Friday, 1 April 2016

Sad reef

My weekend at Hamilton Island was the first time I have been in the vicinity of one of the wonders of the world, the Great Barrier Reef.

Until then my knowledge of the Reef has been confined to gorgeous images of colourful coral and marine life balanced by worrying reports of human generated deterioration that threatens the Reef's future. When I booked for a day's cruise and visit to the Reef I was in two minds about enjoying this natural wonder on the one hand and being a contributor to the deterioration by my, and so many others', intrusion to the area.

The catamaran we travelled on probably was carrying about three hundred sightseers. It took about two hours to reach the anchored pontoon on an edge of the Reef to which the catamaran was tied for the four hours of our visit.

Passengers could explore that tiny portion of the Reef in numerous ways. There was a submersible vessel that motored from the pontoon along a stretch of, I guess, one hundred metres of the Reef's edge. The pontoon itself housed an underwater viewing area alongside the Reef's edge. Passengers could, indeed did in large numbers, snorkel and scuba dive on a tiny section of the Reef and it's edge. There were two nearby helipads from which passengers could take helicopter rides over the Reef for periods of up to twenty minutes.

One way and another that seems a lot of potential disturbance on admittedly a tiny section of what is an enormous system. However there would be other daily visitors like ourselves at many other points not to mention disturbance from passing vessels, leakages and the many other events and accidents that impact on the area.

So did I observe the colourful life of the promotional images or signs of worrying deterioration? I am no expert on marine life or science and my exposure was for four hours only and at one very tiny section of the Reef. I don't suggest that my limited exposure is definitive but sadly what I observed was not the promotional images.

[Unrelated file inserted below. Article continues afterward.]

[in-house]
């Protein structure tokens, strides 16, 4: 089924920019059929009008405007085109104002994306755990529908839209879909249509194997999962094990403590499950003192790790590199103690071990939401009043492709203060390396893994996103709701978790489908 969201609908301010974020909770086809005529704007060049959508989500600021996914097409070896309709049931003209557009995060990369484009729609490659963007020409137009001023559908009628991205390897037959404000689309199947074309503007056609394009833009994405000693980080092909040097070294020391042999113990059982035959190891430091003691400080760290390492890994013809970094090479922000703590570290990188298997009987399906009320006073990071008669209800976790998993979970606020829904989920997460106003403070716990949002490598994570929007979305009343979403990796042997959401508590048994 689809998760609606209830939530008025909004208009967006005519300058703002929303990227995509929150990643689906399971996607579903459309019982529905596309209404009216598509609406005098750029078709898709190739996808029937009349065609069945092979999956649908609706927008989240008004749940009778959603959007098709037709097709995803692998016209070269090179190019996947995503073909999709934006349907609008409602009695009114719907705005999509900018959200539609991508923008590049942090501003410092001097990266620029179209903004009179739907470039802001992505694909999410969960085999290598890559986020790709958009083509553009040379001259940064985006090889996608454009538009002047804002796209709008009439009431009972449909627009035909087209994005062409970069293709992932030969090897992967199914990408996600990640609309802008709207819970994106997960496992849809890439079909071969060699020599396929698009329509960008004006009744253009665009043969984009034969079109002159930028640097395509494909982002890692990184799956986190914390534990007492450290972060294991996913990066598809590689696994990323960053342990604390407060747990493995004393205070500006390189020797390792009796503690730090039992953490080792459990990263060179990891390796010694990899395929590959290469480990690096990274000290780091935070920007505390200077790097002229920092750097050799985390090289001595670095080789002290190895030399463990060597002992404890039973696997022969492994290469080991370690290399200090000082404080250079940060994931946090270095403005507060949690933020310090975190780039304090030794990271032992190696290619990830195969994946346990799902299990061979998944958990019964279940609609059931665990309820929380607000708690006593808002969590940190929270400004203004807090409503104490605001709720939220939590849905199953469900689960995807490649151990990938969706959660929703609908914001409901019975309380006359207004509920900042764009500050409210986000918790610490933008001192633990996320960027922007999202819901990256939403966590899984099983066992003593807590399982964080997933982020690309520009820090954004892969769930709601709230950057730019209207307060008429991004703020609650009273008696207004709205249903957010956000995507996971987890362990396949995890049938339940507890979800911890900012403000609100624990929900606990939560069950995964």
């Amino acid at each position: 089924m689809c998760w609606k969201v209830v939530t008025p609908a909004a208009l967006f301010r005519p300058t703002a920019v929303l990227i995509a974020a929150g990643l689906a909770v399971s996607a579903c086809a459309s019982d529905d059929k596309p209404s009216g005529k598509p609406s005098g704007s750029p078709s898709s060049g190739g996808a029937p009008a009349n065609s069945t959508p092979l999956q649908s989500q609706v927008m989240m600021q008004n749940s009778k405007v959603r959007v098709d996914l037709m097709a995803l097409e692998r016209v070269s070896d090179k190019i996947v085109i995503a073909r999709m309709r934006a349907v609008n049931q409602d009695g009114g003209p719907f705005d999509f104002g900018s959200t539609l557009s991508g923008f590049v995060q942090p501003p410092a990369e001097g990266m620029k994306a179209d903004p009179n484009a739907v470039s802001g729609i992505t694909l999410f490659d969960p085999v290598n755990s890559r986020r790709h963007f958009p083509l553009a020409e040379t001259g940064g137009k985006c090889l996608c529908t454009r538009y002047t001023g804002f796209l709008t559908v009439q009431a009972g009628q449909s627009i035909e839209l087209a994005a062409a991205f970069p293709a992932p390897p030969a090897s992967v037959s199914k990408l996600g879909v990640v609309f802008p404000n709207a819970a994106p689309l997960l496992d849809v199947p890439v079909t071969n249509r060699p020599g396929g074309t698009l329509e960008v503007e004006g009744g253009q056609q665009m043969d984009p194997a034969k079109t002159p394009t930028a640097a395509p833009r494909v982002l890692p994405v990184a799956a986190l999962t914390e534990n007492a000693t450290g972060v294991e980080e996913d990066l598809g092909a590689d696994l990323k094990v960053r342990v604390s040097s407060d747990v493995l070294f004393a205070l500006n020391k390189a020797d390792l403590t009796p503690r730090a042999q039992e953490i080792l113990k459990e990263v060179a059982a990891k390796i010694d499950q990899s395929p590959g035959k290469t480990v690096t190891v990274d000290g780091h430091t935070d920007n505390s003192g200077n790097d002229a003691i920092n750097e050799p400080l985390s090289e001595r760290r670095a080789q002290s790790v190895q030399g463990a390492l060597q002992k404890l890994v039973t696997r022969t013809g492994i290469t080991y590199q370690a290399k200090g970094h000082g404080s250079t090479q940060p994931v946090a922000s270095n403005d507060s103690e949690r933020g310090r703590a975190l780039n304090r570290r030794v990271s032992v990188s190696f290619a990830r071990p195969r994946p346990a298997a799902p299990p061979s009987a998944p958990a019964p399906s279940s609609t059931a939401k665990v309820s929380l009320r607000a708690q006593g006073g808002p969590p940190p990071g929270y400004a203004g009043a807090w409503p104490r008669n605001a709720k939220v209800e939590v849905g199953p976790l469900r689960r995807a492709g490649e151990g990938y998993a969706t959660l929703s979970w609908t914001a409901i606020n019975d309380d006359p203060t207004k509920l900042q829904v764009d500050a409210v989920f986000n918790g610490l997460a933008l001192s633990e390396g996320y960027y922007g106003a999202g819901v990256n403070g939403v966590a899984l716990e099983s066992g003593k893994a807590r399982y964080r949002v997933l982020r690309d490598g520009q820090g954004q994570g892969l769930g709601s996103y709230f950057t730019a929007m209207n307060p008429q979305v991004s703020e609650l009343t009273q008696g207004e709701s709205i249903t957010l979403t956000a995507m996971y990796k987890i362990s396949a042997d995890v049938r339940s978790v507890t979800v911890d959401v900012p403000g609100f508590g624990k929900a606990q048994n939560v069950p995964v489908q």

Here are several images of life under water.

And some images of life from above.

The Pontoon

Snorkeling on the Reef
Pontoon sundeck with Catamaran in background


  1. I don't think the direct impact of the visitors to the reef is anything like the bleaching that has happened. If fact if done in an eco friendly manner, the more people who see and appreciate the reef, the more the push will be to look after it.

    It is a bit hard to tell through the underwater windows but the coral doesn't seem as colourful as what we saw out from Port Douglas. We snorkeled and it was wonderful seeing the coral and the fish just floating face down in the water.

    1. Andrew, I suspect there are much better locations from which to access the reef than Hamilton Island.

      You are correct that snorkelling provides a better view than murky windows but I didn't have the means to capture those images having foolishly not taken up the offers of waterproof cameras. That's a mistake I won't repeat again.